11 replies »

  1. It constantly amazes me that this material can be left in plain sight and not occasion both riots and arrests, especially given the lengthy trail of destruction it has left across the history of BC over the last fifteen years.

    Liked by 1 person

  2. Hi Norm, I am enjoying the stats that you are working hard to provide re: BC Hydro. I have a question regarding a tweet by Jessica McDonald, quote: “He has missed the load reduction created by ~$100M/yr DSM programs in his numbers.” Can you tell me what this means?

    Liked by 1 person

    • If she is referring to my work, she is less aware than I believed. Demand side management is, in a single word, conservation. That is the program that a previous CEO, Bob Elton, wanted to accelerate. Gordon Campbell – the Premier McDonald worked for – fired him. Recently, BC Hydro pulled financing from conservation programs, saying they had “matured.”

      In fact, BC Hydro is troubled by flat demand. Their construction program and massive borrowings can only be justified by demand growth. They changed consumption reporting trying to include out of province sales as if they were part of domestic demand.

      If McDonald actually read my work she would find many comments about conservation and evidence that further efforts could save much more power. There has been little effort aimed at upgrading all electric motors to high efficiency units. BC Hydro sells cheap power to big industrial users who therefore have little incentive to upgrade efficiency.

      Look at my chart of consumption in the USA. They have also experienced flat demand for a decade. Is their experience caused by BC Hydro investing in DSM? Of course not. The change in use is large because of more efficient technologies coming into service. The trend will continue because improvements are readily available to those who choose them. New lighting and high efficiency motors can save 15% or more quite easilly.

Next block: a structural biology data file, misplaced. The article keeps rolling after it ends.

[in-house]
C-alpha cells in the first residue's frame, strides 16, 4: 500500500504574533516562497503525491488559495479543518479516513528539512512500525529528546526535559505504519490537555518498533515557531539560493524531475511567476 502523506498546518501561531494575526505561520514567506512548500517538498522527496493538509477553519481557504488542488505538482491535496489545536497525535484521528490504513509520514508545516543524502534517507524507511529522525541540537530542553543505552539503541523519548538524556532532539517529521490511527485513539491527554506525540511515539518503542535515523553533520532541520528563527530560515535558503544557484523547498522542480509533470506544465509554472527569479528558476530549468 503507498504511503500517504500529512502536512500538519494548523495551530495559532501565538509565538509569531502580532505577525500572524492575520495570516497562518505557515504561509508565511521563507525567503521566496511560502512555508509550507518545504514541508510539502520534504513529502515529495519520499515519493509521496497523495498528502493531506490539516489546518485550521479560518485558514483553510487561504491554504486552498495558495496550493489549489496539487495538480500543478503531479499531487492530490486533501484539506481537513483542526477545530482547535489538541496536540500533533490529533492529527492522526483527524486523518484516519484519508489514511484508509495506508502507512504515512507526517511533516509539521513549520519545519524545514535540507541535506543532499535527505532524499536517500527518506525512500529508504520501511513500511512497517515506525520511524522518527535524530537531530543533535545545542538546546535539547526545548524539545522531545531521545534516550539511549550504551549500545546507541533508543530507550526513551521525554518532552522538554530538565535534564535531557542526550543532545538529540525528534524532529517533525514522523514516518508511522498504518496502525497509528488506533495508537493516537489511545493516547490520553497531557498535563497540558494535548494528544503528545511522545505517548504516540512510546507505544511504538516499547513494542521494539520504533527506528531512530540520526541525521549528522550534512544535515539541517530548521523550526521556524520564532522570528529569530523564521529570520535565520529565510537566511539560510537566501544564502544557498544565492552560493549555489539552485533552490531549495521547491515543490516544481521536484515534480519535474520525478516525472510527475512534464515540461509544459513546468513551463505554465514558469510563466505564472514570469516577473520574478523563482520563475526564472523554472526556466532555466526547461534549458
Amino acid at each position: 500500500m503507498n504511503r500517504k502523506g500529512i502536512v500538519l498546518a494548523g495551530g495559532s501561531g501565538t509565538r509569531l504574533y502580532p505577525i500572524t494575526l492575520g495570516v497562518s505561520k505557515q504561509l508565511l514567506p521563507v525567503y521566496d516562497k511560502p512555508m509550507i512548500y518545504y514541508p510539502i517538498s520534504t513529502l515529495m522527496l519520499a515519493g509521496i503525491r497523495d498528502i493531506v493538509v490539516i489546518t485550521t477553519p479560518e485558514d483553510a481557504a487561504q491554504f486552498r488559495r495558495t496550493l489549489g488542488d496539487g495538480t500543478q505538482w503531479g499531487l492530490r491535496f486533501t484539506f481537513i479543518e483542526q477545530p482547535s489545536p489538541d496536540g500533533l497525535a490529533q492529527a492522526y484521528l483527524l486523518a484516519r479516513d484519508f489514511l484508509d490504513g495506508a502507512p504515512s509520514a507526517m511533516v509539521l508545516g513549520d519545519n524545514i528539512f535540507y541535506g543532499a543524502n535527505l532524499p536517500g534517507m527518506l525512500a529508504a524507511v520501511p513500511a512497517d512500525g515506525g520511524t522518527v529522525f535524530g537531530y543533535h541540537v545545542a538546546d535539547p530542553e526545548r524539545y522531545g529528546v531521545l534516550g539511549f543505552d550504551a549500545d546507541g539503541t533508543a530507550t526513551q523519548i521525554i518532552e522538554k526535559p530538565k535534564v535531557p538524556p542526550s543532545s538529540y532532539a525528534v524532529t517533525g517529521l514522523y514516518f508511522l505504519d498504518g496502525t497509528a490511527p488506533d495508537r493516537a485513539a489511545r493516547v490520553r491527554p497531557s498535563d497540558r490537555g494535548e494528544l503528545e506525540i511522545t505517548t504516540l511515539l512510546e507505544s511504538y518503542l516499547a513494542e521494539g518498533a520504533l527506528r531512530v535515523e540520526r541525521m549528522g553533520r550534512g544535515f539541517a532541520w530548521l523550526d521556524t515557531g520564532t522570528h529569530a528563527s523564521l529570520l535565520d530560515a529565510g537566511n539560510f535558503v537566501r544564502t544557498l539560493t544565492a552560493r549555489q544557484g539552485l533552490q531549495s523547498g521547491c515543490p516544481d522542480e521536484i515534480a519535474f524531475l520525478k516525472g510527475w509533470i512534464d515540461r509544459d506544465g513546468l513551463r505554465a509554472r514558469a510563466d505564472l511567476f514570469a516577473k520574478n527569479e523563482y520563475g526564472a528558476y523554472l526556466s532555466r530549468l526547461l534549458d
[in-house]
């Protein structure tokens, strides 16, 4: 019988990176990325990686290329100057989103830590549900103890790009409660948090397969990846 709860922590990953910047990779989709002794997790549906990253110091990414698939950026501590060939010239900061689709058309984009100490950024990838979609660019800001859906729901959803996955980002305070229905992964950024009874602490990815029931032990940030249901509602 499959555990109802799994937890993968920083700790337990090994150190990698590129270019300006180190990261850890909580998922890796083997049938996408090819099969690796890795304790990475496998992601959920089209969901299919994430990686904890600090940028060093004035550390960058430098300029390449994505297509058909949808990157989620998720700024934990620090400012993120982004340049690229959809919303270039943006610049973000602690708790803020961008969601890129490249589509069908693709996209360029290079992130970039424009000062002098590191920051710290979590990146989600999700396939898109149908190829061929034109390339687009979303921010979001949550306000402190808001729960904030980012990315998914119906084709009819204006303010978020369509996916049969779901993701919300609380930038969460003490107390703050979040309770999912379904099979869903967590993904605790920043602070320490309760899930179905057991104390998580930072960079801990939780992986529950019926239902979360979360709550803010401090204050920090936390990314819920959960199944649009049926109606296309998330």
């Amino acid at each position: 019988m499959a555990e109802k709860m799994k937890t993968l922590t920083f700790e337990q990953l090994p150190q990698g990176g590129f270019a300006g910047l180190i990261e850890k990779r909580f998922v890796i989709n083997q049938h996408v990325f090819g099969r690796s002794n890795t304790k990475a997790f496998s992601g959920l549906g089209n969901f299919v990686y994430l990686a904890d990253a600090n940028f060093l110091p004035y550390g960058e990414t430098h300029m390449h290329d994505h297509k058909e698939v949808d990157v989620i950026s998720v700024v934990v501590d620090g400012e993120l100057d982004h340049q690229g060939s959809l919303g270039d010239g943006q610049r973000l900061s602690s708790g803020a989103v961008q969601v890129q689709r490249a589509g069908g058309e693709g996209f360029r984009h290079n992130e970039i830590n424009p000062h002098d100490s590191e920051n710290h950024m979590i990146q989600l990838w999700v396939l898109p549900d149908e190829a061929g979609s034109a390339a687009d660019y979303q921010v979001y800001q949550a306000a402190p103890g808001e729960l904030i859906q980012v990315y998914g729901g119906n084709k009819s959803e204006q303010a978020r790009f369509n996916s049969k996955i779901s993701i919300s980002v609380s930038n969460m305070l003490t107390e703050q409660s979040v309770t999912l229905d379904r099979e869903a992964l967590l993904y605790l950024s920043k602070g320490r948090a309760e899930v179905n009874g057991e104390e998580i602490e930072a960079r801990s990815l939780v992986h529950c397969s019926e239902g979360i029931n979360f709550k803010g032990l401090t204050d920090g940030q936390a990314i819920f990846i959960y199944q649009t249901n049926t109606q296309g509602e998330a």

McDonald should be leading the effort to use less electricity, not more. She is a complete failure as head of BC Hydro. Any honest business manager who studied the facts would knows that to be true.

      BC Hydro refused to talk to me or answer questions submitted in writing because I don’t simply repeat their words or rewrite press releases. If Ms. McDonald wants a public debate, she had better learn more about the energy business.

      Liked by 2 people

    • This, sadly, is what happens when two professional groups fail utterly in their duty. MLAs who are supposed to represent you and me, but upon being nominated turn their powers, morality and dignity over to the leader in exchange for a vague promise of promotion and the guarantee that they won’t be fired if they always do as they’re told.

      Whowould believe the likes of Norm Farrell, Erik Andersen, Rafe Mair, Joe Foy, Gwen Barlee, Damien Gillis, with all their facts, figures and photos when, instead, they could believe the stony silence of Campbell, Clark, Coleman, BC Hydro brass, AND all the MLAS?

      The second group, the media. simply stopped all investigative reporting that could harm the campbell/clark “governments”. People were used to looking ro Vaughn Palmer, Mike Smyth etc for the inside story and now, overnight, got nothing. The papers didn’t print a word about BCH, its sweetheart deal with IPPS, the destructon of the rivers by so-called run of river orojects abd haven’t since 2002

      At the same time, under Johm Horgan, the NDP gave up opposing

      Look at the records, folks, it’s all there to see but no one wanted to look.

      It’s been a huge deception and if we don’r do anything about it, it will just spread.

      Wake up, folks, it’s later than you think!


  3. I hear you, Dan. Certainly, many thoughtful people are yet to be shown this material — so we need to keep sharing it — but so many others just don’t want to hear it.